The Landscape of Carbon Dioxide Removal and US Policies

Apr 19, 2024

Carbon dioxide removal (CDR) is gaining attention as an important piece of the US decarbonization puzzle. We assess the landscape of different CDR approaches, and policy options to help CDR scale to the level required for decarbonization by 2050.

As the speed, scale, and complexity of achieving US economy-wide decarbonization are better understood, carbon dioxide removal (CDR) is gaining more attention as an important piece of the puzzle. CDR is a broad set of processes and technologies that result in the net removal of CO2 from the atmosphere. Because of policies implemented over the past few years, the US is now a global leader in policy support for CDR. However, more federal policy support is needed to expand the portfolio of CDR options and ensure a robust CDR market exists to support the goal of mid-century decarbonization. In this report, we survey the current and vast landscape of different CDR approaches in the US, informed by the latest peer-reviewed literature, dozens of expert interviews, and new analysis. We also assess the current state of policy support and additional policy options to help CDR scale to the level required for mid-century decarbonization in the US.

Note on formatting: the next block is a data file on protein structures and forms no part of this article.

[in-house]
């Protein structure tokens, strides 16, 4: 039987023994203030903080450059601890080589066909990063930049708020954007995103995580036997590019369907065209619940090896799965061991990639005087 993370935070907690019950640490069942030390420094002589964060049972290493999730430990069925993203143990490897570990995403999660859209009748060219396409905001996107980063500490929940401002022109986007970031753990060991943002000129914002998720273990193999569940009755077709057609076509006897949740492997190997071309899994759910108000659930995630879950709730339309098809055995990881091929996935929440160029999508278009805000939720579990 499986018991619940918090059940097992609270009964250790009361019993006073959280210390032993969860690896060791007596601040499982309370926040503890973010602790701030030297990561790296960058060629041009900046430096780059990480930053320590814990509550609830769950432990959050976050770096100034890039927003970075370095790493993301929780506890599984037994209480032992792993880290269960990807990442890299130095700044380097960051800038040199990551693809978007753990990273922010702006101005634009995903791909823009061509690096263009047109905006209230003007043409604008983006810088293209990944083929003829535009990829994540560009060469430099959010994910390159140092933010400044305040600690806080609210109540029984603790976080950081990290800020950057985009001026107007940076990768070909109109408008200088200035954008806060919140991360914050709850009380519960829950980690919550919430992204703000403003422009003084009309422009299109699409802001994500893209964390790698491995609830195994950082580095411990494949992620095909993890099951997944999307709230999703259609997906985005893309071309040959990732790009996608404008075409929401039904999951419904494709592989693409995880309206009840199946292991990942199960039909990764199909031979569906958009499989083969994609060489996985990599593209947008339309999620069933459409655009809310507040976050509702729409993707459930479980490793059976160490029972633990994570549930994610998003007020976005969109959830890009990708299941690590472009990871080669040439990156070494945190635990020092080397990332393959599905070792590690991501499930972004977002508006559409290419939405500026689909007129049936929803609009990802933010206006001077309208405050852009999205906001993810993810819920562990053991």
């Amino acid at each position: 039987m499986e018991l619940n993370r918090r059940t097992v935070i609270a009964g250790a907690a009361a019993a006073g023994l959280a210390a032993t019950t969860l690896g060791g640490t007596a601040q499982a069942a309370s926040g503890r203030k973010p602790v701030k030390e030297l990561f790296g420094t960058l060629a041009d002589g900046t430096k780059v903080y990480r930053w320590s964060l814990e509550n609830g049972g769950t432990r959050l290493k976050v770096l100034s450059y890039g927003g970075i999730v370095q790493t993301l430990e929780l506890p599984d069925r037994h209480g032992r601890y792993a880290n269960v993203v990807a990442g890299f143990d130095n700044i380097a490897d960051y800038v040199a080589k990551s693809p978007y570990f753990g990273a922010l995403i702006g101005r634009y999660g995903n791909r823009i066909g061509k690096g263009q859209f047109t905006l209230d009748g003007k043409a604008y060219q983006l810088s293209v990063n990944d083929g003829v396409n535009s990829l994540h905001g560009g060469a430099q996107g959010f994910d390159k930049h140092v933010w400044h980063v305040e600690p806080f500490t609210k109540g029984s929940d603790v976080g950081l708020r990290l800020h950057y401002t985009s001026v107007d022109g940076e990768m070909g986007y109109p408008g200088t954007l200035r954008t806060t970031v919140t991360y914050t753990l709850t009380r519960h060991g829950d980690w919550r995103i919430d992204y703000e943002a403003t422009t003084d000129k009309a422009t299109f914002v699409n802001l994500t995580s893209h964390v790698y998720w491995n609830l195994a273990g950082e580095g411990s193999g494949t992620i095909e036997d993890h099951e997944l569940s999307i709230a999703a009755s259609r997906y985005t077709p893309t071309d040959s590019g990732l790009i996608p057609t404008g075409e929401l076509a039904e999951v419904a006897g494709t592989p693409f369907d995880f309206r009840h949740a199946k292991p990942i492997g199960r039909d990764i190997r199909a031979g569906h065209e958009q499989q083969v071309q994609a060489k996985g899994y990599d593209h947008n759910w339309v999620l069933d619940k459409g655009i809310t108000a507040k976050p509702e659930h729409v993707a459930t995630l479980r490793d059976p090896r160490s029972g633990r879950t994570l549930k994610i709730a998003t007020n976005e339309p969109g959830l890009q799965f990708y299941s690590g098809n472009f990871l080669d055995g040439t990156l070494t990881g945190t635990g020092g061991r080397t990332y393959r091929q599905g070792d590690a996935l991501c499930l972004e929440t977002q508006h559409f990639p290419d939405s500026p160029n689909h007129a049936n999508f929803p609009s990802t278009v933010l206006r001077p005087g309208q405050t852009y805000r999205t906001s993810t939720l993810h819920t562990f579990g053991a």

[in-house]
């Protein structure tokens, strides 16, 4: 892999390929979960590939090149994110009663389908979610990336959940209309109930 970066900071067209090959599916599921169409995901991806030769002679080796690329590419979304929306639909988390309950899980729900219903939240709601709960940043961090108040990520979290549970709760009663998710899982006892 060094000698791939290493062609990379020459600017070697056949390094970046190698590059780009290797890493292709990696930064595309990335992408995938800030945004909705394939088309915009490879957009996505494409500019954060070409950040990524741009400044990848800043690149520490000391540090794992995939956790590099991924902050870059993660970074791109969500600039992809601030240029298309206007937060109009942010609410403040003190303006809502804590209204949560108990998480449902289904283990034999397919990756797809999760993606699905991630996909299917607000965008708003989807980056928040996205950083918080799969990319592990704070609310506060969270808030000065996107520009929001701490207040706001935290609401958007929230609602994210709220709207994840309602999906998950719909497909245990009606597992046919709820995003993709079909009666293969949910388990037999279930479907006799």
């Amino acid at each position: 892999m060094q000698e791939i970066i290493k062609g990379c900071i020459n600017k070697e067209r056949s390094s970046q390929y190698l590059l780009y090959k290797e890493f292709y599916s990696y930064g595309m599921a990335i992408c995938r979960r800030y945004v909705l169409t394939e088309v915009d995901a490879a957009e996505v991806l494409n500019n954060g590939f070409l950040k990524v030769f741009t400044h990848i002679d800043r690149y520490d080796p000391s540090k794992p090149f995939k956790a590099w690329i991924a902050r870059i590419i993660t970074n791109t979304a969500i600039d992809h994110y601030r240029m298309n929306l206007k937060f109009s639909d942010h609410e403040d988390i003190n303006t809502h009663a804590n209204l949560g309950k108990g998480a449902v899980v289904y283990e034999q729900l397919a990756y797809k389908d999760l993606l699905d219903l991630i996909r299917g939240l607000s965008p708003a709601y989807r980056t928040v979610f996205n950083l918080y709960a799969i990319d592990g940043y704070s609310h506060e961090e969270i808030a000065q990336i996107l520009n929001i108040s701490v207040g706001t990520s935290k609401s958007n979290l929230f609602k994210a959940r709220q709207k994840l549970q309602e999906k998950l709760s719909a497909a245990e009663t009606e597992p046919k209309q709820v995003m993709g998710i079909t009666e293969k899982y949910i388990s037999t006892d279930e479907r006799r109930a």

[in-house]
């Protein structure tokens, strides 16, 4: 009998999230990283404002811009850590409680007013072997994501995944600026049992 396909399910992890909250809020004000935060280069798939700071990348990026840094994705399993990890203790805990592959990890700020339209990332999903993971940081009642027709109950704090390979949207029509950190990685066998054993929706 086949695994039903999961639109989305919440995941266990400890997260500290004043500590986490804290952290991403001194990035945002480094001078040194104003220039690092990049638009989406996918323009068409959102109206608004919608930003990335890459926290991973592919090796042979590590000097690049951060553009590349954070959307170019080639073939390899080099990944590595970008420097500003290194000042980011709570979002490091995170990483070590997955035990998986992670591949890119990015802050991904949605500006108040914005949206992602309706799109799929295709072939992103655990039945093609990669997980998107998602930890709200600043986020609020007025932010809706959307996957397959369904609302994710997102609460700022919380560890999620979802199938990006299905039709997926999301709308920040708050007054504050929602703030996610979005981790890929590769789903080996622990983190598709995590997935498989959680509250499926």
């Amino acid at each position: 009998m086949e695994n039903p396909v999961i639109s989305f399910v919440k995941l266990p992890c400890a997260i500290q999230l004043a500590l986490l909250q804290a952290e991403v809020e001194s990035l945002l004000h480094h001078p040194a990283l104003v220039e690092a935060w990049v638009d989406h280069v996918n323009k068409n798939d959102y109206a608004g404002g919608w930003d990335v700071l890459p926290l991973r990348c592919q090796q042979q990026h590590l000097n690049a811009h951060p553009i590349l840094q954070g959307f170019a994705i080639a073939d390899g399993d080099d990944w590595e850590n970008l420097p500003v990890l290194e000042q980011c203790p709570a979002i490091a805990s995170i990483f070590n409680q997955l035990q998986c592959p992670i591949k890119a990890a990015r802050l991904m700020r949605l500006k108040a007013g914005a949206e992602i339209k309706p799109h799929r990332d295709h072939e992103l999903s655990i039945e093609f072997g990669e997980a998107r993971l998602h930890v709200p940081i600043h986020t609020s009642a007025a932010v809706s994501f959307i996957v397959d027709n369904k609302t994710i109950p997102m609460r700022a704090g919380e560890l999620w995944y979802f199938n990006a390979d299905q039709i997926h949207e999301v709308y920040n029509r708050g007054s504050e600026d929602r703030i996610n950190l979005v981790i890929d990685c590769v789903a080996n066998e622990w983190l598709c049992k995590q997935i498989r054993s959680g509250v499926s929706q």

A robust CDR industry is necessary to complement US decarbonization

Based on global climate models, various decarbonization studies, and our own internal modeling estimates, in order for the US to decarbonize by mid-century, at least one gigaton of annual CDR capacity will need to be available by then (Figure ES1). That’s up from low-single-digit megatons of CDR today and equal to the capacity to remove roughly 20% of the carbon dioxide (CO2) emitted in the US in 2023.

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